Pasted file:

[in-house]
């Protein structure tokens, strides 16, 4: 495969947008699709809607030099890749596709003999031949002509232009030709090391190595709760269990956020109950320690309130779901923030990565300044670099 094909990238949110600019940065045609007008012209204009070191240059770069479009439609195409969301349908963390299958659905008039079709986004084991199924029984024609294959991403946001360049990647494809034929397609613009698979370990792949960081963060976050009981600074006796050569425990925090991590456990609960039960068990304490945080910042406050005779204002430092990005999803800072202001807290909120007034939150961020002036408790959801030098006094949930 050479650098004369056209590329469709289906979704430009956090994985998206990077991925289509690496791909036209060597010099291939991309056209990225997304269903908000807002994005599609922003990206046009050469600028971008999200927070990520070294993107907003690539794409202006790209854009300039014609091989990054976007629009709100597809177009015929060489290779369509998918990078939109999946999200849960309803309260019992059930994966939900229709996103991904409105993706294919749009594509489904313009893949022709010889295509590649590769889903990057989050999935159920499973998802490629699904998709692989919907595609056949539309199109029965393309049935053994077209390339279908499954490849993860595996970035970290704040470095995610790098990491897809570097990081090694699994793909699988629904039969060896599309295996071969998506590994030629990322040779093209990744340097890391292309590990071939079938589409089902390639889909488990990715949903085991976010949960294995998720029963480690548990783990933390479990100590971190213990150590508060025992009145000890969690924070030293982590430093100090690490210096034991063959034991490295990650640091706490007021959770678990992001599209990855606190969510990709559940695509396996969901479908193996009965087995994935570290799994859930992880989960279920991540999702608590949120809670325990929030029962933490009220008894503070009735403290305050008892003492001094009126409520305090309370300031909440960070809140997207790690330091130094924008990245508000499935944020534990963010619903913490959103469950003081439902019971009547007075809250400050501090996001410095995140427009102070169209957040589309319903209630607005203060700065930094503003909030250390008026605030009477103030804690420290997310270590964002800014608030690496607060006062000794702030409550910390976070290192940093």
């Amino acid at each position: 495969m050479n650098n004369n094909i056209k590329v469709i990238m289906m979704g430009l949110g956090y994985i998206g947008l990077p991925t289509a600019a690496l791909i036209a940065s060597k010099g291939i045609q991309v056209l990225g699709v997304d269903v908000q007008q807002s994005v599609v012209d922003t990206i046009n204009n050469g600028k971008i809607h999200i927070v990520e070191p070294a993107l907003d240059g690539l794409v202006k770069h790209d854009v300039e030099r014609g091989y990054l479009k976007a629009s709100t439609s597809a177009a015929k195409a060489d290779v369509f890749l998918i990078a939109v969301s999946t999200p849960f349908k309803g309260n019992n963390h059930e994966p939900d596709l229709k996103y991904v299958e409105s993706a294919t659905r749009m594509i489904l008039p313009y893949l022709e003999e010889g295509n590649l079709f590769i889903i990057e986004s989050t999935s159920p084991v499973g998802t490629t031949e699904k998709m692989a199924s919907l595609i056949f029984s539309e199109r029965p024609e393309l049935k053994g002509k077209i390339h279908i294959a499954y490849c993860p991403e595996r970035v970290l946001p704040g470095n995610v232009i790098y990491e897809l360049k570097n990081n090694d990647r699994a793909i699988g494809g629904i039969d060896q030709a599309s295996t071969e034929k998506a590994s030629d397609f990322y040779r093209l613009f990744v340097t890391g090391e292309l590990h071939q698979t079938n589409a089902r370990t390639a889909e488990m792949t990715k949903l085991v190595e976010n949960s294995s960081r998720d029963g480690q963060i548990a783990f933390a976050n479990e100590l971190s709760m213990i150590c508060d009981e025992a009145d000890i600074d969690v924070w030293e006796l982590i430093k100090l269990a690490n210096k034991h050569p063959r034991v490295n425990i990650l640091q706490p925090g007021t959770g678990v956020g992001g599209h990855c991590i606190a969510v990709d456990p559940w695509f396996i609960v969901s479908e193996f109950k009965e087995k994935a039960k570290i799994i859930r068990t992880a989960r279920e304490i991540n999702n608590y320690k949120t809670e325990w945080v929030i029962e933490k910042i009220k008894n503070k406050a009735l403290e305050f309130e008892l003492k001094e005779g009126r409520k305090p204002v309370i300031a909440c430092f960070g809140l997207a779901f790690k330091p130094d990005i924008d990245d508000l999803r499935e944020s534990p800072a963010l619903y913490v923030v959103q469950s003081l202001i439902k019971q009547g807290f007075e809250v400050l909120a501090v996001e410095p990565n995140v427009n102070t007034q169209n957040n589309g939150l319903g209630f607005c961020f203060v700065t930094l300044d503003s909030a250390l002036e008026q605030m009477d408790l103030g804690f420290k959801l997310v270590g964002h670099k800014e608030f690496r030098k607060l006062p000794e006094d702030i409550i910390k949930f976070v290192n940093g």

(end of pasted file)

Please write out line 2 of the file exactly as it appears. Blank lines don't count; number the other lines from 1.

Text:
């Protein structure tokens, strides 16, 4: 495969947008699709809607030099890749596709003999031949002509232009030709090391190595709760269990956020109950320690309130779901923030990565300044670099 094909990238949110600019940065045609007008012209204009070191240059770069479009439609195409969301349908963390299958659905008039079709986004084991199924029984024609294959991403946001360049990647494809034929397609613009698979370990792949960081963060976050009981600074006796050569425990925090991590456990609960039960068990304490945080910042406050005779204002430092990005999803800072202001807290909120007034939150961020002036408790959801030098006094949930 050479650098004369056209590329469709289906979704430009956090994985998206990077991925289509690496791909036209060597010099291939991309056209990225997304269903908000807002994005599609922003990206046009050469600028971008999200927070990520070294993107907003690539794409202006790209854009300039014609091989990054976007629009709100597809177009015929060489290779369509998918990078939109999946999200849960309803309260019992059930994966939900229709996103991904409105993706294919749009594509489904313009893949022709010889295509590649590769889903990057989050999935159920499973998802490629699904998709692989919907595609056949539309199109029965393309049935053994077209390339279908499954490849993860595996970035970290704040470095995610790098990491897809570097990081090694699994793909699988629904039969060896599309295996071969998506590994030629990322040779093209990744340097890391292309590990071939079938589409089902390639889909488990990715949903085991976010949960294995998720029963480690548990783990933390479990100590971190213990150590508060025992009145000890969690924070030293982590430093100090690490210096034991063959034991490295990650640091706490007021959770678990992001599209990855606190969510990709559940695509396996969901479908193996009965087995994935570290799994859930992880989960279920991540999702608590949120809670325990929030029962933490009220008894503070009735403290305050008892003492001094009126409520305090309370300031909440960070809140997207790690330091130094924008990245508000499935944020534990963010619903913490959103469950003081439902019971009547007075809250400050501090996001410095995140427009102070169209957040589309319903209630607005203060700065930094503003909030250390008026605030009477103030804690420290997310270590964002800014608030690496607060006062000794702030409550910390976070290192940093």